By Anthony J. Lockwood
Dear Desktop Engineering Reader:
The team at CEI—Computational Engineering International—has been busy. You might recall that back in April I told you about Version 9.0 of EnSight Lite for CAE postprocessing visualization. Now there’s another new member of the EnSight family of products, EnSight CFD. CFD (computational fluid dynamics) is considered CAE, you say, so what’s the dif? The difference is that EnSight CFD is just for CFD practitioners.
The full EnSight suite, you see, is designed for heavy-duty finite element and CFD postprocessing, visualization, and animation. EnSight Lite, which is anything but a lightweight tool, gives small and mid-sized outfits an application to maximize their postprocessing investment by enabling high-end postprocessing on typical engineering workstations. EnSight CFD takes a similar approach by making full-power CFD postprocessing, visualization, and animation capabilities available to engineers who work with CFD all the time.
EnSight CFD uses the high-end, high-quality graphics and rendering EnSight engine that has made CEI a leader in engineering and scientific postprocessing and visualization software and molds it to fit the way CFD practitioners work so that you can spend more time exploring your data. A key to the way EnSight CFD works is that it makes all sorts of postprocessing and visualization functionality accessible to you from your mouse—essentially, you can postprocess and visualize a model with just your mouse. Right-click on your mouse and you get context-sensitive menus from which you can select variables to play, create graphs and iso-surfaces, edit properties, enter text, move, and control different entities on your screen, and so forth. Left-click on a button and start recording an animation.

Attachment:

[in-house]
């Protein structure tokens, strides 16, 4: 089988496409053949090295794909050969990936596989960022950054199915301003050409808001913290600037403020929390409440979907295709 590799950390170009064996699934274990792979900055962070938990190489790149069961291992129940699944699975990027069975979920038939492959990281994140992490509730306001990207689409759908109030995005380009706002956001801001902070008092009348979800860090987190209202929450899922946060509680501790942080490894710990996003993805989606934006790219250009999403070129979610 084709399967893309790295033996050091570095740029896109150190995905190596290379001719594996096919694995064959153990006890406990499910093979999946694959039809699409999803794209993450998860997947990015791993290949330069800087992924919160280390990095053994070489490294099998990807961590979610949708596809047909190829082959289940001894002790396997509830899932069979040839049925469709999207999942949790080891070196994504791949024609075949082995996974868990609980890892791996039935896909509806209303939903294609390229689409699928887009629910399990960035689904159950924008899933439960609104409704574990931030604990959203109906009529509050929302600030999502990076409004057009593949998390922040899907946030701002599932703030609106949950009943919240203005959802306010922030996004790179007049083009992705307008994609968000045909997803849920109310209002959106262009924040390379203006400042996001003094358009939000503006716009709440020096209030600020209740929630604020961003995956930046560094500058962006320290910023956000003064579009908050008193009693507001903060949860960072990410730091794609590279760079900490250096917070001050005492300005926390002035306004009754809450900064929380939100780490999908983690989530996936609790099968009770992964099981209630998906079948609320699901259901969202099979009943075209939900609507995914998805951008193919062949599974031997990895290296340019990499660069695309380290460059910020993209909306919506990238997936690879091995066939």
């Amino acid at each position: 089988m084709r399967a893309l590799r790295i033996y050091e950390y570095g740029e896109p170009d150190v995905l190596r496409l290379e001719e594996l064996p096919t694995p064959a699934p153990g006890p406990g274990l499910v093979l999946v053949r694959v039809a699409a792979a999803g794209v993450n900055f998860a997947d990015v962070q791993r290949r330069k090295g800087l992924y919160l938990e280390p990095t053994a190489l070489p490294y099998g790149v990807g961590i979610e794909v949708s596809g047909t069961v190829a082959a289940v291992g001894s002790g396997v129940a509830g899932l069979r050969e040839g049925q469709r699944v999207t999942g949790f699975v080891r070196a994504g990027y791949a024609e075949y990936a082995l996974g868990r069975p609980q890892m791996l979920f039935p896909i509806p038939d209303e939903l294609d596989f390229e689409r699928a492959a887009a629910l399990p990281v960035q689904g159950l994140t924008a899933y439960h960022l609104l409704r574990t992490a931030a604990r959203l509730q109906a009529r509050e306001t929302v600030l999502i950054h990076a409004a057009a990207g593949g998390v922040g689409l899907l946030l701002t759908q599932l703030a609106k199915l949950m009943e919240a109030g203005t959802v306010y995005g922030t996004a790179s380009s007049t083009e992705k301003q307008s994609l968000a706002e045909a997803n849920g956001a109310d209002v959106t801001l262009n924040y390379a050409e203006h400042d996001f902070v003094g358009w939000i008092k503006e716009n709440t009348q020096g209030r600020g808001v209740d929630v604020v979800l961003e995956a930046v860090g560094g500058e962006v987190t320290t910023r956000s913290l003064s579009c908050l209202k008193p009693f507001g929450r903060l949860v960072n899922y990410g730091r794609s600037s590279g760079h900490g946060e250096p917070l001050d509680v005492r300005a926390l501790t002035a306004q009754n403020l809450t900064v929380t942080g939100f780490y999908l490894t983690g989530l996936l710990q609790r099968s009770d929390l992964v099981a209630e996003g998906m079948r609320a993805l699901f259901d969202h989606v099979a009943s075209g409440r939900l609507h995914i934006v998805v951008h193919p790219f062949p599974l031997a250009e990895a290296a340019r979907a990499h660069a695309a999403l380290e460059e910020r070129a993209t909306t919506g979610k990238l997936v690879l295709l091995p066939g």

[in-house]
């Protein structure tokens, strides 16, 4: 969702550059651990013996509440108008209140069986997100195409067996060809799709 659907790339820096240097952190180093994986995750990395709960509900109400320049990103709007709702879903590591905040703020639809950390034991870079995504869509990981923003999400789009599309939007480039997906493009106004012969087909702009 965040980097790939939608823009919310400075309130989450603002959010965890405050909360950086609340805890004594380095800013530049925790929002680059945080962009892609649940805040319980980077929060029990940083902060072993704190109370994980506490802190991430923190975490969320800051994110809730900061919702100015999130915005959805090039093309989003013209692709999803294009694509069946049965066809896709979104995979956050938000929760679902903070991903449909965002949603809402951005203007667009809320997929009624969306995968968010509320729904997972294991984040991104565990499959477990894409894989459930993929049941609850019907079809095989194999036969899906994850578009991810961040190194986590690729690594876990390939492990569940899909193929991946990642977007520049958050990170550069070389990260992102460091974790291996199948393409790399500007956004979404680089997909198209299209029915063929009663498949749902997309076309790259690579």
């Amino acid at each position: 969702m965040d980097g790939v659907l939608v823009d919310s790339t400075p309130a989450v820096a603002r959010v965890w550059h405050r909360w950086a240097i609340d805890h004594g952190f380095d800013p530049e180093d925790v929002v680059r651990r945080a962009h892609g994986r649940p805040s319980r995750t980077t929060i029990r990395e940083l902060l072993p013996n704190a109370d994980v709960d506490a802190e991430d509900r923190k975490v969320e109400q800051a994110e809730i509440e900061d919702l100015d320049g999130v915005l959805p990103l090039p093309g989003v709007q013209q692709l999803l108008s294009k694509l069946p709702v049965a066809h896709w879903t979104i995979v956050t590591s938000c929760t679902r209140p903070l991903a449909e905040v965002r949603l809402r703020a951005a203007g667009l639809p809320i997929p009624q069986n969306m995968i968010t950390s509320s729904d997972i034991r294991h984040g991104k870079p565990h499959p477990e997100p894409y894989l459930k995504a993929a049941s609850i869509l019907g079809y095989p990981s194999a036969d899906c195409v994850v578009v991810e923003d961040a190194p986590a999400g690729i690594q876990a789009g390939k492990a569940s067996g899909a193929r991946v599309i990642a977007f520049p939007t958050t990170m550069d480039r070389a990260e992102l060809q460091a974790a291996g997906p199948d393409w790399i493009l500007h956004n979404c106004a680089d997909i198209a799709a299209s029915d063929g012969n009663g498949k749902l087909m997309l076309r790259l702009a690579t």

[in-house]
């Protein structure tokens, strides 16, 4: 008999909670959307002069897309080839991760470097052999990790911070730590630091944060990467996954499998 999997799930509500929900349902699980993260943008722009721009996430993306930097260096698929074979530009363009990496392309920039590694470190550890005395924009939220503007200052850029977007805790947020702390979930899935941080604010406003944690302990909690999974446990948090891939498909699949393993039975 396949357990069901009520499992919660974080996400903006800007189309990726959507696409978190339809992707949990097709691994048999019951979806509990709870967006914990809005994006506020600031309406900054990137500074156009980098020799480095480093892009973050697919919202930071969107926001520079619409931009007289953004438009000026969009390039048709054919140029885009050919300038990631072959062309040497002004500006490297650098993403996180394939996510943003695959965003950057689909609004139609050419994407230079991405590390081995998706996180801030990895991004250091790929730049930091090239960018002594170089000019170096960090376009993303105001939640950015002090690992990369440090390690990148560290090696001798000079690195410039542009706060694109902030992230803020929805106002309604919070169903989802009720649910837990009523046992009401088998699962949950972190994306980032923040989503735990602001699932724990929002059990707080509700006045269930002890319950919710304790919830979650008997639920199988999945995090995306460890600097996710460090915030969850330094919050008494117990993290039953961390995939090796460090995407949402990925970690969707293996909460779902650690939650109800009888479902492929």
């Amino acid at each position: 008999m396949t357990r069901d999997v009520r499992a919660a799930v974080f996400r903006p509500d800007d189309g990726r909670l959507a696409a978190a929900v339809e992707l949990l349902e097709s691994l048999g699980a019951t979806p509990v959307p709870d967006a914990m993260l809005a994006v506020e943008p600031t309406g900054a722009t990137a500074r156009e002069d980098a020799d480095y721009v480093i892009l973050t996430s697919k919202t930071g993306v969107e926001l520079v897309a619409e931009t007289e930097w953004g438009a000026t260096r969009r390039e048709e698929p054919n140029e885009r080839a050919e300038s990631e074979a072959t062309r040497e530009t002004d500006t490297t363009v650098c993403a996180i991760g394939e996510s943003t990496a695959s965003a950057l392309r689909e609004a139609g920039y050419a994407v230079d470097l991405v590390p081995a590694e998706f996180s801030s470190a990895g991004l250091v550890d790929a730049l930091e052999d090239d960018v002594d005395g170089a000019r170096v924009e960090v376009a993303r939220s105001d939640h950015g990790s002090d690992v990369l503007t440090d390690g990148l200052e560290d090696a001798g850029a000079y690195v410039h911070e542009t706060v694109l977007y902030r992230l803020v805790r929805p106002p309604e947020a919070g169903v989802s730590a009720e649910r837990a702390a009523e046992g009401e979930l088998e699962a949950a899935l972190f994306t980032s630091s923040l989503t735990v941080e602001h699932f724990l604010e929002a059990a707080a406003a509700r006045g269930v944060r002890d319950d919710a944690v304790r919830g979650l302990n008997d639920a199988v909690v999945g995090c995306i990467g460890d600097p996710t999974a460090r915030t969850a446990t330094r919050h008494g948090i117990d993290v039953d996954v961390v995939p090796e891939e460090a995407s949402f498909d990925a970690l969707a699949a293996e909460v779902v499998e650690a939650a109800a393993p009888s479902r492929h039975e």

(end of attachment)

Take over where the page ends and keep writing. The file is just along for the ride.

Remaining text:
Because it is a part if the EnSight suite, EnSight CFD has readers that detect files from major analysis packages such as FLUENT and CFX automatically—it supports something like 50 solvers and data formats. CEI has enhanced these readers’ CFD capabilities. Example: they automatically add a series of derived variables based on explicit dataset files, which means that you do not have to manually create quantities like radial velocity, pressure gradient, mach number, and what have you. EnSight CFD also has a calculator so that you can quickly calculate frequently used formulas like mass flow average, mass flow rates, and min/max values.
The short of it is that EnSight CFD is designed so that you can do what you need to do quickly and easily without having to focus on taming your software to do what you want it to do. That’s why I recommend that you read more about EnSight CFD from today’s pick of the Week write-up then go and check out the links to the registration-free videos. You can also sign-up for a trial version while you’re there.
Thanks, pal. — Lockwood
Anthony J. Lockwood
Editor at Large, Desktop Engineering Magazine